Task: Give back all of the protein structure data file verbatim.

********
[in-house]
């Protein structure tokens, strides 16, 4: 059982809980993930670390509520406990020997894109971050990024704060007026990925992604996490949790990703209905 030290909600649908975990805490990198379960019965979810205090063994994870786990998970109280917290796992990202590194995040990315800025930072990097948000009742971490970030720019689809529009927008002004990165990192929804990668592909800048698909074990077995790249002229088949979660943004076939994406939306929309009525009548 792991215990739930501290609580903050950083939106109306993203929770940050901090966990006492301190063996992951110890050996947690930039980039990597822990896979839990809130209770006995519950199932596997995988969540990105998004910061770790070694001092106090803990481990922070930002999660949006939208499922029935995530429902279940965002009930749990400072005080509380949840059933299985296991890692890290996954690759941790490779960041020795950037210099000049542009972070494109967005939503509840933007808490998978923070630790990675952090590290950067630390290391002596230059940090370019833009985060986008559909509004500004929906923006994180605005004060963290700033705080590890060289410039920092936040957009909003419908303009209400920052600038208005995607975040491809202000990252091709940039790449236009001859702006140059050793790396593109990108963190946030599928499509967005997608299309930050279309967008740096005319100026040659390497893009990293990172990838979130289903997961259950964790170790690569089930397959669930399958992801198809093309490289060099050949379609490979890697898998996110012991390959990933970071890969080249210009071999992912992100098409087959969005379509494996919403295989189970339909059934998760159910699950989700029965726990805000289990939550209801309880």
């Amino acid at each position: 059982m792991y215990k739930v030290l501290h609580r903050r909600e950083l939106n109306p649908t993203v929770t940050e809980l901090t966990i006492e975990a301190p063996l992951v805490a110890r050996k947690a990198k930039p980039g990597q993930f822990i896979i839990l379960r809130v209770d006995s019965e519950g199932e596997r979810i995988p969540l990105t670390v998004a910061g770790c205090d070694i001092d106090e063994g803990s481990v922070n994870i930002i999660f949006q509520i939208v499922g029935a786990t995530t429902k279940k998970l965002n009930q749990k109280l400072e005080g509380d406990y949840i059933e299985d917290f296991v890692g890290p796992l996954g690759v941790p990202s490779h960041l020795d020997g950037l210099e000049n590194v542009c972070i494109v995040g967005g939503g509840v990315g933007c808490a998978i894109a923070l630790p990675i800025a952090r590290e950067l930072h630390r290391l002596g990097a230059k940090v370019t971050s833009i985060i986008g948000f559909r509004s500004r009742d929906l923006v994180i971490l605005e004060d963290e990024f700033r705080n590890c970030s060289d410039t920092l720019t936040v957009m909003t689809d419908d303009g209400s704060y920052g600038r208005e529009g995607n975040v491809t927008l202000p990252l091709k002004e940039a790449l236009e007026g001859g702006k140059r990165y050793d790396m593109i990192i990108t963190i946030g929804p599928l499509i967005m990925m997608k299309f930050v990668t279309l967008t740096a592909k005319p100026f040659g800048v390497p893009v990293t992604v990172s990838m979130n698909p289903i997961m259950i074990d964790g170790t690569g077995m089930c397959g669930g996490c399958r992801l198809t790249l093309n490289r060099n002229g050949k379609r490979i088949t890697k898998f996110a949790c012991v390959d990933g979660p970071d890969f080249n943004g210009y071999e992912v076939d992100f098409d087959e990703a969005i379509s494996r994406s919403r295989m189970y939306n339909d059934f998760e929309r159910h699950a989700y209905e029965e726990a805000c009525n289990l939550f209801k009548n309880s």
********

[in-house]
């Protein structure tokens, strides 16, 4: 059982809980993930670390509520406990020997894109971050990024704060007026990925992604996490949790990703209905 030290909600649908975990805490990198379960019965979810205090063994994870786990998970109280917290796992990202590194995040990315800025930072990097948000009742971490970030720019689809529009927008002004990165990192929804990668592909800048698909074990077995790249002229088949979660943004076939994406939306929309009525009548 792991215990739930501290609580903050950083939106109306993203929770940050901090966990006492301190063996992951110890050996947690930039980039990597822990896979839990809130209770006995519950199932596997995988969540990105998004910061770790070694001092106090803990481990922070930002999660949006939208499922029935995530429902279940965002009930749990400072005080509380949840059933299985296991890692890290996954690759941790490779960041020795950037210099000049542009972070494109967005939503509840933007808490998978923070630790990675952090590290950067630390290391002596230059940090370019833009985060986008559909509004500004929906923006994180605005004060963290700033705080590890060289410039920092936040957009909003419908303009209400920052600038208005995607975040491809202000990252091709940039790449236009001859702006140059050793790396593109990108963190946030599928499509967005997608299309930050279309967008740096005319100026040659390497893009990293990172990838979130289903997961259950964790170790690569089930397959669930399958992801198809093309490289060099050949379609490979890697898998996110012991390959990933970071890969080249210009071999992912992100098409087959969005379509494996919403295989189970339909059934998760159910699950989700029965726990805000289990939550209801309880």
């Amino acid at each position: 059982m792991y215990k739930v030290l501290h609580r903050r909600e950083l939106n109306p649908t993203v929770t940050e809980l901090t966990i006492e975990a301190p063996l992951v805490a110890r050996k947690a990198k930039p980039g990597q993930f822990i896979i839990l379960r809130v209770d006995s019965e519950g199932e596997r979810i995988p969540l990105t670390v998004a910061g770790c205090d070694i001092d106090e063994g803990s481990v922070n994870i930002i999660f949006q509520i939208v499922g029935a786990t995530t429902k279940k998970l965002n009930q749990k109280l400072e005080g509380d406990y949840i059933e299985d917290f296991v890692g890290p796992l996954g690759v941790p990202s490779h960041l020795d020997g950037l210099e000049n590194v542009c972070i494109v995040g967005g939503g509840v990315g933007c808490a998978i894109a923070l630790p990675i800025a952090r590290e950067l930072h630390r290391l002596g990097a230059k940090v370019t971050s833009i985060i986008g948000f559909r509004s500004r009742d929906l923006v994180i971490l605005e004060d963290e990024f700033r705080n590890c970030s060289d410039t920092l720019t936040v957009m909003t689809d419908d303009g209400s704060y920052g600038r208005e529009g995607n975040v491809t927008l202000p990252l091709k002004e940039a790449l236009e007026g001859g702006k140059r990165y050793d790396m593109i990192i990108t963190i946030g929804p599928l499509i967005m990925m997608k299309f930050v990668t279309l967008t740096a592909k005319p100026f040659g800048v390497p893009v990293t992604v990172s990838m979130n698909p289903i997961m259950i074990d964790g170790t690569g077995m089930c397959g669930g996490c399958r992801l198809t790249l093309n490289r060099n002229g050949k379609r490979i088949t890697k898998f996110a949790c012991v390959d990933g979660p970071d890969f080249n943004g210009y071999e992912v076939d992100f098409d087959e990703a969005i379509s494996r994406s919403r295989m189970y939306n339909d059934f998760e929309r159910h699950a989700y209905e029965e726990a805000c009525n289990l939550f209801k009548n309880s």